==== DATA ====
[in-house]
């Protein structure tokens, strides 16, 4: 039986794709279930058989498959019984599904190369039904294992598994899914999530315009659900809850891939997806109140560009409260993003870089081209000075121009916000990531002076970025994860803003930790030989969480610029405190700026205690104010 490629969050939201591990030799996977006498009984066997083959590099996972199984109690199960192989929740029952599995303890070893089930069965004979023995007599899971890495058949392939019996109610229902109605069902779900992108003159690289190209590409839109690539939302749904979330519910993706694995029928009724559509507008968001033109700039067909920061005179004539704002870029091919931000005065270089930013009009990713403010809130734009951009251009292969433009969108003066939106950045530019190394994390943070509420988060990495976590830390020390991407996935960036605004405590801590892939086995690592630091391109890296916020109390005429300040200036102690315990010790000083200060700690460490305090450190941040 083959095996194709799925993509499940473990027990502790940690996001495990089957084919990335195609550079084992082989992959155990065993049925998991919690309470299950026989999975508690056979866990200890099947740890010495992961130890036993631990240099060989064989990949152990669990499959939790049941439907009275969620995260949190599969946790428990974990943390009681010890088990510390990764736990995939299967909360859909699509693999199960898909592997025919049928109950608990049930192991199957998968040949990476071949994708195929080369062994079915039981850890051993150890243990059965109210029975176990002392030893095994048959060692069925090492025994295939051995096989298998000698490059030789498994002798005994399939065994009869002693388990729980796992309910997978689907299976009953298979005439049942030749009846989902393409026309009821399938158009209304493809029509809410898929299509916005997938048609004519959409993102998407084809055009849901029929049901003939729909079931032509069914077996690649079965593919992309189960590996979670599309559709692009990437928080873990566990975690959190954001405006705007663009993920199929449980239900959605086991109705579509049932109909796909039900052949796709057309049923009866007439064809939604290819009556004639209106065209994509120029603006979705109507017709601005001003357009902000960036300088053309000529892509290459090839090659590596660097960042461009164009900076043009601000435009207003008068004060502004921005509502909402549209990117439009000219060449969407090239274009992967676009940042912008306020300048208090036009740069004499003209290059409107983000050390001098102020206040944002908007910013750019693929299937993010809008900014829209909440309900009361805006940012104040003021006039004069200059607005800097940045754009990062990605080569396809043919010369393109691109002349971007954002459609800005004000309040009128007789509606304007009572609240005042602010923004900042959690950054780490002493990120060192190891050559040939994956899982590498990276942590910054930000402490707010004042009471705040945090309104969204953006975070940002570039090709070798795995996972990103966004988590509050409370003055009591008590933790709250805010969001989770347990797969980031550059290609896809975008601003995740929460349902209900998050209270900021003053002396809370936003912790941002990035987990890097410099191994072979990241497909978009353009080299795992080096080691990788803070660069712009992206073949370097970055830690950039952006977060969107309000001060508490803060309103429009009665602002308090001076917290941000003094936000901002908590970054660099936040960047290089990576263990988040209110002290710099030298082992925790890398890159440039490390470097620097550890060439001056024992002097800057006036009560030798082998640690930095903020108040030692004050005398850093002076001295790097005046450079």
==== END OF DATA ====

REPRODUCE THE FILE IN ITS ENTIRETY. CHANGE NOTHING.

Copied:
[in-house]
């Protein structure tokens, strides 16, 4: 039986794709279930058989498959019984599904190369039904294992598994899914999530315009659900809850891939997806109140560009409260993003870089081209000075121009916000990531002076970025994860803003930790030989969480610029405190700026205690104010 490629969050939201591990030799996977006498009984066997083959590099996972199984109690199960192989929740029952599995303890070893089930069965004979023995007599899971890495058949392939019996109610229902109605069902779900992108003159690289190209590409839109690539939302749904979330519910993706694995029928009724559509507008968001033109700039067909920061005179004539704002870029091919931000005065270089930013009009990713403010809130734009951009251009292969433009969108003066939106950045530019190394994390943070509420988060990495976590830390020390991407996935960036605004405590801590892939086995690592630091391109890296916020109390005429300040200036102690315990010790000083200060700690460490305090450190941040 083959095996194709799925993509499940473990027990502790940690996001495990089957084919990335195609550079084992082989992959155990065993049925998991919690309470299950026989999975508690056979866990200890099947740890010495992961130890036993631990240099060989064989990949152990669990499959939790049941439907009275969620995260949190599969946790428990974990943390009681010890088990510390990764736990995939299967909360859909699509693999199960898909592997025919049928109950608990049930192991199957998968040949990476071949994708195929080369062994079915039981850890051993150890243990059965109210029975176990002392030893095994048959060692069925090492025994295939051995096989298998000698490059030789498994002798005994399939065994009869002693388990729980796992309910997978689907299976009953298979005439049942030749009846989902393409026309009821399938158009209304493809029509809410898929299509916005997938048609004519959409993102998407084809055009849901029929049901003939729909079931032509069914077996690649079965593919992309189960590996979670599309559709692009990437928080873990566990975690959190954001405006705007663009993920199929449980239900959605086991109705579509049932109909796909039900052949796709057309049923009866007439064809939604290819009556004639209106065209994509120029603006979705109507017709601005001003357009902000960036300088053309000529892509290459090839090659590596660097960042461009164009900076043009601000435009207003008068004060502004921005509502909402549209990117439009000219060449969407090239274009992967676009940042912008306020300048208090036009740069004499003209290059409107983000050390001098102020206040944002908007910013750019693929299937993010809008900014829209909440309900009361805006940012104040003021006039004069200059607005800097940045754009990062990605080569396809043919010369393109691109002349971007954002459609800005004000309040009128007789509606304007009572609240005042602010923004900042959690950054780490002493990120060192190891050559040939994956899982590498990276942590910054930000402490707010004042009471705040945090309104969204953006975070940002570039090709070798795995996972990103966004988590509050409370003055009591008590933790709250805010969001989770347990797969980031550059290609896809975008601003995740929460349902209900998050209270900021003053002396809370936003912790941002990035987990890097410099191994072979990241497909978009353009080299795992080096080691990788803070660069712009992206073949370097970055830690950039952006977060969107309000001060508490803060309103429009009665602002308090001076917290941000003094936000901002908590970054660099936040960047290089990576263990988040209110002290710099030298082992925790890398890159440039490390470097620097550890060439001056024992002097800057006036009560030798082998640690930095903020108040030692004050005398850093002076001295790097005046450079």